On April Fools Day my 11 year old daughter Amy changed the language on my son’s cell phone to Chinese. Not only could he not read his text messages, he could not read the prompts on the phone to change the language back to English. There isn’t much more upsetting for a 14 year old than to have a non-functioning cell phone! Amy felt a great sense of accomplishment and retribution after last year when we convinced her that “they” had moved April Fools day to April 2nd (because every one knew what to expect on April 1st).
I was just rereading Bruce Lipton and Steve Bhaerman’s book Spontaneous Evolution (2009, Hay House). It is fascinating and packed with thought-provoking ideas. Somewhere around the middle of the book they write: “We must redirect our awareness toward reduction of our environmental footprint so that we shift our influence toward greater sustainability.” It struck me that we would all have a healthier financial environment and more financial enlightenment if we make a commitment to our own fiscal sustainability.
So what does it take to be more “green” with your money? It starts with an exploration of your own money values. What is truly important to you in your life for yourself, your family and your community? Does your spending reflect this? Most people are pretty unconscious about where their financial resources go. If instead you are intentional about how you spend as well as how you save, you will be taking a big step forward in your fiscal sustainability.
Is your financial belief system polluted with thoughts of scarcity? We become what we focus on most. Do you spend a lot of time worrying about what you don’t want to have happen? Instead, clean up your mental clutter about money and use that energy you were spending worrying on creating a plan to reach your financial goals.
One of the best ways to care for not only your financial environment, but to create sustainability to a larger community of people, is to be a dedicated giver. You don’t have to be Bill Gates or Warren Buffet to be a philanthropist. You merely need the desire to make a difference for others and the abundance mindset to trust that when you are giving of your financial resources to causes that are meaningful for you, you will be rewarded. Approximately 50% of the world’s population lives on less than $2 per day. To create true sustainability we need to not only responsibly care for ourselves but for others as well.
Our financial system almost crumbled last year. This is a warning of sorts that we must reduce our scarcity footprint and cultivate a financial life grounded in abundance. I can see the bumper stickers now, “Go Green with your Green.”
The other night my daughter was glued to the TV watching the weather forecast and praying for a snow day. I said to her, “Amy, you really want there to be a snow day so you don’t have to go to school tomorrow, don’t you?” She said “Mom, there’s not a kid that wouldn’t want a snow day!” I wonder when you go from being excited for a snow day to thinking a lot of snow is just a pain.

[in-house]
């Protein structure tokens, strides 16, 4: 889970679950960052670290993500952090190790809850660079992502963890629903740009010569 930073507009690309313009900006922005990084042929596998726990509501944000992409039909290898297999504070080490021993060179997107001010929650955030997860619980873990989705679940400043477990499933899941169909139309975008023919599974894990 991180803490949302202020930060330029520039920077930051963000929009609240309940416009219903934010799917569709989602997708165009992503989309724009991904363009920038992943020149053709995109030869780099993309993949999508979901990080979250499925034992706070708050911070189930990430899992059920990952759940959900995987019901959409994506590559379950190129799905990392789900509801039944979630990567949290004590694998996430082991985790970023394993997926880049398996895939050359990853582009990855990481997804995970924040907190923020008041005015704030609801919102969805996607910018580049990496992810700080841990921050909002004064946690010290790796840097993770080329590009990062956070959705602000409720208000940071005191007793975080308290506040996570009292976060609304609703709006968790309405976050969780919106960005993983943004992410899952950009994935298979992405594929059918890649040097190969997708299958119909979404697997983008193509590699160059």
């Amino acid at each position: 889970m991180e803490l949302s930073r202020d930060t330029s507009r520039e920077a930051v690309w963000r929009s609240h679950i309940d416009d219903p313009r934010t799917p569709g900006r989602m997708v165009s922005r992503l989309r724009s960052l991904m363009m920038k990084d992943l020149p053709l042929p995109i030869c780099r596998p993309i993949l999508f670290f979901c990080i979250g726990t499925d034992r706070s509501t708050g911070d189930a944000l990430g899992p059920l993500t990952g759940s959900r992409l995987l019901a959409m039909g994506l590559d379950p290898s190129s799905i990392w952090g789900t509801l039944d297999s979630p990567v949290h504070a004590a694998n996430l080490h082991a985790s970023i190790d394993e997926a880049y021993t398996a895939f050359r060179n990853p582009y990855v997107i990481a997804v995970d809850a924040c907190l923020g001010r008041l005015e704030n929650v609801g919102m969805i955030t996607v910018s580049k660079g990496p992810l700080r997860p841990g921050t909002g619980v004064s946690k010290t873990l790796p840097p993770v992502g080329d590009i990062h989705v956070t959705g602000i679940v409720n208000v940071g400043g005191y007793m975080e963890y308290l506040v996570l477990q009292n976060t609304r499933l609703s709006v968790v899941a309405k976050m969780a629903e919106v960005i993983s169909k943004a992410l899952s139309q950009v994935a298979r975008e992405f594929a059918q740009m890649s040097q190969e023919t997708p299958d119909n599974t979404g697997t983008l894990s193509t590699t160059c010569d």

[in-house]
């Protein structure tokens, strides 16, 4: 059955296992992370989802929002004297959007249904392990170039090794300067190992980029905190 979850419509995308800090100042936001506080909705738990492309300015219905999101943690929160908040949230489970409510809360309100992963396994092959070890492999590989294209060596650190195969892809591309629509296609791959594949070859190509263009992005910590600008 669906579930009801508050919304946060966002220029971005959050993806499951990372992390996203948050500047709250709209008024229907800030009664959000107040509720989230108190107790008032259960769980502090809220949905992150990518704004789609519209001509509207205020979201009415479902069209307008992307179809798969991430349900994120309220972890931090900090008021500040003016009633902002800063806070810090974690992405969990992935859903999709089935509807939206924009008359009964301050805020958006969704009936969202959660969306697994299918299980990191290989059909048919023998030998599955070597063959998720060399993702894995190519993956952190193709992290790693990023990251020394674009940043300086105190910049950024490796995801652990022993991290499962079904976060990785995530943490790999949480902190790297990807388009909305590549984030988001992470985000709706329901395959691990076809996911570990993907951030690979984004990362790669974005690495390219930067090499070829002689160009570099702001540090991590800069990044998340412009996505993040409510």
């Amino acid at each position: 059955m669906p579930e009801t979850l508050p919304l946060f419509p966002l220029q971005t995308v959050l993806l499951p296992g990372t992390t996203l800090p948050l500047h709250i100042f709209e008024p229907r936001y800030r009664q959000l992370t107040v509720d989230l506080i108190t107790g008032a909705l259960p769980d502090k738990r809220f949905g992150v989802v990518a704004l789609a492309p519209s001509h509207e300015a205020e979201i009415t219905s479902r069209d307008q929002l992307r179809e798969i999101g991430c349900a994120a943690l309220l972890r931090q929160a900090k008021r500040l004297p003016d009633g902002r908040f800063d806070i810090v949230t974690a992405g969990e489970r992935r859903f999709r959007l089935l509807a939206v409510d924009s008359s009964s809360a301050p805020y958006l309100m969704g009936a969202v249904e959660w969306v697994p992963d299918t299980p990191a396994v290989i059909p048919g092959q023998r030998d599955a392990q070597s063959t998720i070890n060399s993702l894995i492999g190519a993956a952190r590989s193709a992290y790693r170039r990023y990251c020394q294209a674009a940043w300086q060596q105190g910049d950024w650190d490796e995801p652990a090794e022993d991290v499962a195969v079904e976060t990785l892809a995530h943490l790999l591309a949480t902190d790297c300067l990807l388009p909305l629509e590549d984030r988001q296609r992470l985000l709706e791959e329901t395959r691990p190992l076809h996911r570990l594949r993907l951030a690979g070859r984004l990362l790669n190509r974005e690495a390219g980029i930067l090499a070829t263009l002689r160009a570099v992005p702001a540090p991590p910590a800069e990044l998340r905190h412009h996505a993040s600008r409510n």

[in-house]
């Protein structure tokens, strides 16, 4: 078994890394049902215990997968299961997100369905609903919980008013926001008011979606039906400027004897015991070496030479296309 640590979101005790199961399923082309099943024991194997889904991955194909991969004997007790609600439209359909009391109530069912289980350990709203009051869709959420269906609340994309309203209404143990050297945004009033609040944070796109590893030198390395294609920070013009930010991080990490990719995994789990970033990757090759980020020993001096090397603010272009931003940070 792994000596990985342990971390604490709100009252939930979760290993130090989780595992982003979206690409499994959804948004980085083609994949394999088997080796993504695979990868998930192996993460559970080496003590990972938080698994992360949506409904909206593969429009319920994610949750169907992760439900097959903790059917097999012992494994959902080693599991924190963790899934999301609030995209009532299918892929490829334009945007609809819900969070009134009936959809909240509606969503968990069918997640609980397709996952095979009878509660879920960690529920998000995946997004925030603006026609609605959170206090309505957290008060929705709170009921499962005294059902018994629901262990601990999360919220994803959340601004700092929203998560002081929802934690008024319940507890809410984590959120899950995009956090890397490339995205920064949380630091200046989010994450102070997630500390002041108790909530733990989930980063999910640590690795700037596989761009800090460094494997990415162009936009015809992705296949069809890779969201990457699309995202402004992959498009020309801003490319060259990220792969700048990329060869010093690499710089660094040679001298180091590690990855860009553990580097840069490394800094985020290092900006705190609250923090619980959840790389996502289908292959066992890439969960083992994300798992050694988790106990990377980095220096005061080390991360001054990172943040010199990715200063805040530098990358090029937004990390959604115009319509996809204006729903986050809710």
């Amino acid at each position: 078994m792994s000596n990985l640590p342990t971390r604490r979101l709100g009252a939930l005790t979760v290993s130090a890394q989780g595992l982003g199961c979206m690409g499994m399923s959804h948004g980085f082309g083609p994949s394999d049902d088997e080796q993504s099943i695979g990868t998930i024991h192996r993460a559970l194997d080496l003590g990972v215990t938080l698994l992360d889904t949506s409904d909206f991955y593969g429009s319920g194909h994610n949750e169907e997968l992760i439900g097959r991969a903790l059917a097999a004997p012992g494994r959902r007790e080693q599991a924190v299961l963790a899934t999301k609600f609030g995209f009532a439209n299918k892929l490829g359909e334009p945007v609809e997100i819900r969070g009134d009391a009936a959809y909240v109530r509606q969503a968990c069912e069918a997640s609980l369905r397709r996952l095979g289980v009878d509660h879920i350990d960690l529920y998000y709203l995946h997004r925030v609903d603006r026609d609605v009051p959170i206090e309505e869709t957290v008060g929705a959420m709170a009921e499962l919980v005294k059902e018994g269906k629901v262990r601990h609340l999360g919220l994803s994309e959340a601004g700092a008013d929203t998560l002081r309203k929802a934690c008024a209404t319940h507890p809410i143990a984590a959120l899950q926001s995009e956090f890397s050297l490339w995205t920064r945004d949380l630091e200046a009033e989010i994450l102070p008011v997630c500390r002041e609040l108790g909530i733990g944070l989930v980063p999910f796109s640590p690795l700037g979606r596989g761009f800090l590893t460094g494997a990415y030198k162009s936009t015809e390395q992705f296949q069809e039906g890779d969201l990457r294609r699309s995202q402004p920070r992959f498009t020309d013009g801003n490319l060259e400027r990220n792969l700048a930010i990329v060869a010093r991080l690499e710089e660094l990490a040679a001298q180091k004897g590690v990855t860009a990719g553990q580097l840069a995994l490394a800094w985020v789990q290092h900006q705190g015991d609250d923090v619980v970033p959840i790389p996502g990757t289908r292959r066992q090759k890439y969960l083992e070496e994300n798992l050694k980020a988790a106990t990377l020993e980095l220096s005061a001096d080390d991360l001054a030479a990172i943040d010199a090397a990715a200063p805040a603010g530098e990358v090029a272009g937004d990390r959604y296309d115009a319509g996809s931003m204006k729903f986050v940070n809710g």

What a perfect example of how people can look at the same situation and have a totally different viewpoint on it. It’s all about how you look at it.
What are ways that you can look at your financial situation from a different viewpoint? Is there something difficult (maybe a job loss or reduced income, for example) that you can look at differently from the way you currently view it? What would it feel like to move from “It’s so scary” to “It’s so exciting”? You can start by asking yourself what is good in the current situation. What are the possible viewpoints anyone could have?
If you were able to fast-forward 5 years from now, imagine what the best possible result might be. How might your life be different in wonderful ways?
When we are worried that our car might get stuck in the snow, we miss the opportunity to build a snowman.
Although it still shocks people to hear this, research has shown that more money doesn’t necessarily translate into more happiness. Now there is a new study that shows that the richest states are not necessarily the happiest places to live. Furthermore, although the U.S. is quite prosperous, we don’t rank in the top 10 happiest countries.
As we approach the New Year, it is a great time to set your goals for 2010. Remember as you are looking at the prosperity you want to create in the coming year, it’s not just about the money. Why not consider setting goals around increasing your happiness? By doing this you will also be spreading the joy – happiness has been found to be contagious!
During the holiday season I notice how people’s attention turns to giving. Giving gifts to family and friends, as well as giving to charities. Why not resolve in 2010 to be a dedicated giver all year long?
When you make a genuine difference for others, without attachment and expectation of getting something in return, amazing prosperity will come your way. This is a true practice of Giving!
As you concentrate on giving, there is little room for self-absorbed focus on your fears or sense of financial lack. When you give to others, it puts you into proper prospective, generates appreciation and gratitude, and can even humble you at times.
Giving is an art that people who are great with money practice each day. Your gifts can be as simple as a smile to the stranger in the elevator, a compliment given unexpectedly, an offer to bring food to an elderly neighbor or showing appreciation and encouragement to your child.
Starting today, pause and make a list of all the gifts you can give. Be creative and make them simple gifts you can give right now